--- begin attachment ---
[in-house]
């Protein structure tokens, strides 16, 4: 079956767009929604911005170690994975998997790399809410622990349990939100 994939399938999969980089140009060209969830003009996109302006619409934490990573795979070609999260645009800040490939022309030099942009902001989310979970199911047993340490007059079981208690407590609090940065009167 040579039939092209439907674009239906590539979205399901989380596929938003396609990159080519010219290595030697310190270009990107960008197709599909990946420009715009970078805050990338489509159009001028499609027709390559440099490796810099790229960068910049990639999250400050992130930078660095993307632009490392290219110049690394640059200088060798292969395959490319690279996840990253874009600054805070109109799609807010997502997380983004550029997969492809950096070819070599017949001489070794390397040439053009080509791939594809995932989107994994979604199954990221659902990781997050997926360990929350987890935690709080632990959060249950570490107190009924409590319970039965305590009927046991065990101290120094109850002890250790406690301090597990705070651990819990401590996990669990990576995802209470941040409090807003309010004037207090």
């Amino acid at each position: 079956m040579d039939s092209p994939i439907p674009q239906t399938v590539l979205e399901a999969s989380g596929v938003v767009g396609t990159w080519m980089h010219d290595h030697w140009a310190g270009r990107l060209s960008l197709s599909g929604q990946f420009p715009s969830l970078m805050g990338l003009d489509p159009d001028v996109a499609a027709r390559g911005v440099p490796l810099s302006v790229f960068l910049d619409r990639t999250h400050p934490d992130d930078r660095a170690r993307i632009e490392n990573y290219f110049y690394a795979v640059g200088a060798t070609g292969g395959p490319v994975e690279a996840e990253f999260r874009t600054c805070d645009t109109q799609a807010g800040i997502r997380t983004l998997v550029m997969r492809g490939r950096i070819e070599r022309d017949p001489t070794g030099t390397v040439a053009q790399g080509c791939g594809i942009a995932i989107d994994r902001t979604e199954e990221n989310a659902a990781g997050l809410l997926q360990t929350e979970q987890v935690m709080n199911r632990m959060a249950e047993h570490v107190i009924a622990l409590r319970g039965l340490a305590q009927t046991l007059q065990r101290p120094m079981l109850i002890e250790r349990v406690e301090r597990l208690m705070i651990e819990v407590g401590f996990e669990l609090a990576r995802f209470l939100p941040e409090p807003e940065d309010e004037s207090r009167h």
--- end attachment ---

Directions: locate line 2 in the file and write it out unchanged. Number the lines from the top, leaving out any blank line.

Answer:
């Protein structure tokens, strides 16, 4: 079956767009929604911005170690994975998997790399809410622990349990939100 994939399938999969980089140009060209969830003009996109302006619409934490990573795979070609999260645009800040490939022309030099942009902001989310979970199911047993340490007059079981208690407590609090940065009167 040579039939092209439907674009239906590539979205399901989380596929938003396609990159080519010219290595030697310190270009990107960008197709599909990946420009715009970078805050990338489509159009001028499609027709390559440099490796810099790229960068910049990639999250400050992130930078660095993307632009490392290219110049690394640059200088060798292969395959490319690279996840990253874009600054805070109109799609807010997502997380983004550029997969492809950096070819070599017949001489070794390397040439053009080509791939594809995932989107994994979604199954990221659902990781997050997926360990929350987890935690709080632990959060249950570490107190009924409590319970039965305590009927046991065990101290120094109850002890250790406690301090597990705070651990819990401590996990669990990576995802209470941040409090807003309010004037207090």